Wrists and elbows The upper extremity chain of command – Noble Athletics

Wrists and elbows The upper extremity chain of command

23
Feb

Wrists and elbows The upper extremity chain of command

Wrists and elbows
The upper extremity chain of command
Dr. Lynn Felege, PT, DPT
We’ve spent a lot of time discussing connections of the lower body chain and how distal position/movement affects proximal position/movement. Similarly, let’s spend some time applying those principals to the upper extremity. Whether the task is squatting, olympic lifting, or gymnastics – from rookies to veterans – it can be difficult to achieve or maintain the correct position due to limitations in wrist or elbow flexibility. The cue “Elbows up!”is often echoed for a multitude of movements, but the cue doesn’t mean much if the athlete can’t execute it. And as with the lower body: distal limitations can lead to proximal injury as we try to compensate for limited ranges of motion.

Love Your Connective Tissues

For all the injuries that could be acquired within a CrossFit box, worrying about one’s wrists may seem silly and wasteful to some…Until you can’t do anything because you hurt your wrist. Much like the ankles, the wrists are a complex matrix of connective tissue – all of which is fair-game for injury. The high-volume loading and explosive movements endured at the box are huge points of pride for a lot of athletes, which is why balancing joint mobility with stability is crucial. Wrists don’t just flex and extend, they also “deviate”(towards the pinky and towards the thumb) to compliment rotation from the elbow. Front squats can collapse, handstands can’t be held, and overhead activity can feel gruesome if your wrists can’t achieve or withstand the proper ranges of motion. Because we as humans are so adaptable, if we lack motion in one place, we’ll compensate for it at another. For example, if you lack wrist extension, your elbow position to squat or press overhead will be down and possibly rotated. Repeatedly assuming these compensatory positions creates an enormously higher risk of injury. Use of the hook grip can also throw a wrench in upper extremity mechanics if time and attention aren’t spent acquiring the proper ranges of motion at the thumb and wrist. We know…hook grip hurts. Use it anyway. Not only does it increase your force output from the pull, but it creates tremendously safer positions for elbows and shoulders as those forces work up the kinetic chain of your arms.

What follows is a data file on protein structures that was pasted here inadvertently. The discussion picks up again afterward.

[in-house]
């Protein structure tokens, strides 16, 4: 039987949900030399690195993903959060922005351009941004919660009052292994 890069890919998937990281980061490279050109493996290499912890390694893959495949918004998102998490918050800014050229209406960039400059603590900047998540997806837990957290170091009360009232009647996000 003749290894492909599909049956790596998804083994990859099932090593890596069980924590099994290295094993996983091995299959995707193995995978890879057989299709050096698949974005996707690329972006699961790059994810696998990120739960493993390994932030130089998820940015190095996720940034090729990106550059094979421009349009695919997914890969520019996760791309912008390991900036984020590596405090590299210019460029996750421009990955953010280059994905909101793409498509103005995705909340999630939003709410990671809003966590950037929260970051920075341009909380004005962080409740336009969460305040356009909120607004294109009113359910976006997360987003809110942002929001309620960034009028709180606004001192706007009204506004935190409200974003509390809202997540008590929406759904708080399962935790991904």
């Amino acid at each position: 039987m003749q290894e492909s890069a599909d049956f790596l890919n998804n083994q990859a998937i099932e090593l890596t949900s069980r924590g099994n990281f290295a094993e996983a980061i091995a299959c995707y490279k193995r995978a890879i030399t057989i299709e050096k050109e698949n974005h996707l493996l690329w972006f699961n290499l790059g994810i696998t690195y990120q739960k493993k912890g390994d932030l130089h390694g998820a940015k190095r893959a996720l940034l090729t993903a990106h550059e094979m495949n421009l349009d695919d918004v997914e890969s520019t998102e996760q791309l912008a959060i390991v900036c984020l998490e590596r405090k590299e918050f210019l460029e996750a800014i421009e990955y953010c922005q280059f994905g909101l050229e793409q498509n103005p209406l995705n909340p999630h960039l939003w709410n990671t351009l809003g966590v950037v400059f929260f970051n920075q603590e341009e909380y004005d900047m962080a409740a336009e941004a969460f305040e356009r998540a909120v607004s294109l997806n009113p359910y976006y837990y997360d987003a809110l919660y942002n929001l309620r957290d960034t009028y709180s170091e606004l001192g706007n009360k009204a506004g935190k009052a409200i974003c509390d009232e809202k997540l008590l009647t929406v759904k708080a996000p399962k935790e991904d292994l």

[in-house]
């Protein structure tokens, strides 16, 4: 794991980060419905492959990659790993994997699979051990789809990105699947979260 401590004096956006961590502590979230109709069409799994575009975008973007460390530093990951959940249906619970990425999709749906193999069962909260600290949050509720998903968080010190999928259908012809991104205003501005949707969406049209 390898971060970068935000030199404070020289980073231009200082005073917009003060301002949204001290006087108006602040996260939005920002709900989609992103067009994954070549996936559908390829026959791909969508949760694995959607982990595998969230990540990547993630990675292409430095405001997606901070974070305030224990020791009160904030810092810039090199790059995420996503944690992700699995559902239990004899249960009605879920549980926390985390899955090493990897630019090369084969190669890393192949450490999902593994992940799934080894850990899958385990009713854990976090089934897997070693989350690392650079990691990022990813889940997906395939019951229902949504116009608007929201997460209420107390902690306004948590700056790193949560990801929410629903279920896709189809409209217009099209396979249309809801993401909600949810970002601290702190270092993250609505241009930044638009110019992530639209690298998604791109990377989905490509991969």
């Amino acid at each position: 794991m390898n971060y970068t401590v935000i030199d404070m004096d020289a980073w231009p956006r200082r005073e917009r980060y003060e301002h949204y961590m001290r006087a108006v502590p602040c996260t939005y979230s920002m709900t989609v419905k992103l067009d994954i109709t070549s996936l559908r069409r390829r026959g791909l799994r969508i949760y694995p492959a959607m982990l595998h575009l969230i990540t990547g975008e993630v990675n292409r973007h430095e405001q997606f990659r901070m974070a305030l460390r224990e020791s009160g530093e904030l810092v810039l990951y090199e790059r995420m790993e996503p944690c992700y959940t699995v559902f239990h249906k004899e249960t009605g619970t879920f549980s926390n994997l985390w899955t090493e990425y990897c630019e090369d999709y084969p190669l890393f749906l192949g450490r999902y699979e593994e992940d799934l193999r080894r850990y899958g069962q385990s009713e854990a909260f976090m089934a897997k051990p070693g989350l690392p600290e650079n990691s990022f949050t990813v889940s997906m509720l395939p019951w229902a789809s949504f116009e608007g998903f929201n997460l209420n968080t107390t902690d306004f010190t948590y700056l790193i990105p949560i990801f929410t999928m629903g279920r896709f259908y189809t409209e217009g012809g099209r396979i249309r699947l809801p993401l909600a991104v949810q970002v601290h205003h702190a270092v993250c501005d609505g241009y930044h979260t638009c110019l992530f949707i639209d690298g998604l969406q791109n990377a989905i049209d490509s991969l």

Fixing the Problem Before it’s a Problem

There’s a perpetual theme throughout these articles: Take the time to take care of your body! Connective tissues need the most basic dynamic stretching to improve conditioning and prevent injury. Effective wrist stretching must be done with locked elbows because of the shared musculature between the wrists and elbows. Get soft tissues warmed and minimize the effects of superficial adhesions first with gentle, fisted circles. Closed-chain stretching is always the safest, so spend time pressing your hands to the floor with locked elbows and rotating clockwise and counterclockwise over your wrists, forcing the most range as comfortably possible. Flip your hands over and spend time stretching from the same position but with palms-up. To create the most comfortable hook grip possible, stretch the thumbs, as well. Create a hook grip with your own closed fist and deviate towards your pinky, rocking in and out of the deviation to warm the tissue and optimize the length/tension relationship within the tendons of your thumbs. Never undervalue the importance of warming your connective tissues prior to activity…Strong wrists mean strong lifts!

 

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